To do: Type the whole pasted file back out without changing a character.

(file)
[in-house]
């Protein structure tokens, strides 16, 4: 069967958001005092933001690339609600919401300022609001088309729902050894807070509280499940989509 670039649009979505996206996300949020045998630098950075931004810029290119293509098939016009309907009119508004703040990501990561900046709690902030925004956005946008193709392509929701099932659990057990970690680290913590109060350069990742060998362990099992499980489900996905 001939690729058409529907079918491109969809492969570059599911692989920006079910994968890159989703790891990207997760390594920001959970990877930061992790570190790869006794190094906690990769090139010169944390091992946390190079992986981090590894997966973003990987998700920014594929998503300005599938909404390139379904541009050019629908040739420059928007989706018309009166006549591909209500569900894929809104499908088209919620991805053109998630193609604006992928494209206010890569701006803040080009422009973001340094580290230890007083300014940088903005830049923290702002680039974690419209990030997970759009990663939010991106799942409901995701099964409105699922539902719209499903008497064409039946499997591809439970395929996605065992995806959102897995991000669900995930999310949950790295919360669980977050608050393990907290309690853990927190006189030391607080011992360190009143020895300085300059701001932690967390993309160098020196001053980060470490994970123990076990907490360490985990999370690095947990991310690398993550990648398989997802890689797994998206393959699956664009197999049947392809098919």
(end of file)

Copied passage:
[in-house]
């Protein structure tokens, strides 16, 4: 069967958001005092933001690339609600919401300022609001088309729902050894807070509280499940989509 670039649009979505996206996300949020045998630098950075931004810029290119293509098939016009309907009119508004703040990501990561900046709690902030925004956005946008193709392509929701099932659990057990970690680290913590109060350069990742060998362990099992499980489900996905 001939690729058409529907079918491109969809492969570059599911692989920006079910994968890159989703790891990207997760390594920001959970990877930061992790570190790869006794190094906690990769090139010169944390091992946390190079992986981090590894997966973003990987998700920014594929998503300005599938909404390139379904541009050019629908040739420059928007989706018309009166006549591909209500569900894929809104499908088209919620991805053109998630193609604006992928494209206010890569701006803040080009422009973001340094580290230890007083300014940088903005830049923290702002680039974690419209990030997970759009990663939010991106799942409901995701099964409105699922539902719209499903008497064409039946499997591809439970395929996605065992995806959102897995991000669900995930999310949950790295919360669980977050608050393990907290309690853990927190006189030391607080011992360190009143020895300085300059701001932690967390993309160098020196001053980060470490994970123990076990907490360490985990999370690095947990991310690398993550990648398989997802890689797994998206393959699956664009197999049947392809098919």